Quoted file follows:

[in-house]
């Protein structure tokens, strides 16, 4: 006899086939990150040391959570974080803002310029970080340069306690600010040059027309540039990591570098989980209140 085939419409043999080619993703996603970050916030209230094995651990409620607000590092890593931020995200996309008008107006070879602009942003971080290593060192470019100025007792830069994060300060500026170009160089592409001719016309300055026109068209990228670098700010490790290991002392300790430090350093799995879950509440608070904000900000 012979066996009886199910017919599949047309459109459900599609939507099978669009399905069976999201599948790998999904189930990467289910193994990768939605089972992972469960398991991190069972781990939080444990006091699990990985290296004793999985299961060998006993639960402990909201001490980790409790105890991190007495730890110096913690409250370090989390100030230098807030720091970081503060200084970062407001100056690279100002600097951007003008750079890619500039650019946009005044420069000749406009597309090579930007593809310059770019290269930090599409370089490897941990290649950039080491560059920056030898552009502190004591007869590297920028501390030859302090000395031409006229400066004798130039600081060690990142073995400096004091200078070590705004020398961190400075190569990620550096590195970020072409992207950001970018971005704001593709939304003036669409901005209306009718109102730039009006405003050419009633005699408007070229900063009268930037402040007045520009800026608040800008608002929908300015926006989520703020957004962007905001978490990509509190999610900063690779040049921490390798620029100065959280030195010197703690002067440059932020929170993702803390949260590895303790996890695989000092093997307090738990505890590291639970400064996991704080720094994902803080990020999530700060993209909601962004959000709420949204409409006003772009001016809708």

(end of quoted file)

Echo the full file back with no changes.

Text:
[in-house]
């Protein structure tokens, strides 16, 4: 006899086939990150040391959570974080803002310029970080340069306690600010040059027309540039990591570098989980209140 085939419409043999080619993703996603970050916030209230094995651990409620607000590092890593931020995200996309008008107006070879602009942003971080290593060192470019100025007792830069994060300060500026170009160089592409001719016309300055026109068209990228670098700010490790290991002392300790430090350093799995879950509440608070904000900000 012979066996009886199910017919599949047309459109459900599609939507099978669009399905069976999201599948790998999904189930990467289910193994990768939605089972992972469960398991991190069972781990939080444990006091699990990985290296004793999985299961060998006993639960402990909201001490980790409790105890991190007495730890110096913690409250370090989390100030230098807030720091970081503060200084970062407001100056690279100002600097951007003008750079890619500039650019946009005044420069000749406009597309090579930007593809310059770019290269930090599409370089490897941990290649950039080491560059920056030898552009502190004591007869590297920028501390030859302090000395031409006229400066004798130039600081060690990142073995400096004091200078070590705004020398961190400075190569990620550096590195970020072409992207950001970018971005704001593709939304003036669409901005209306009718109102730039009006405003050419009633005699408007070229900063009268930037402040007045520009800026608040800008608002929908300015926006989520703020957004962007905001978490990509509190999610900063690779040049921490390798620029100065959280030195010197703690002067440059932020929170993702803390949260590895303790996890695989000092093997307090738990505890590291639970400064996991704080720094994902803080990020999530700060993209909601962004959000709420949204409409006003772009001016809708």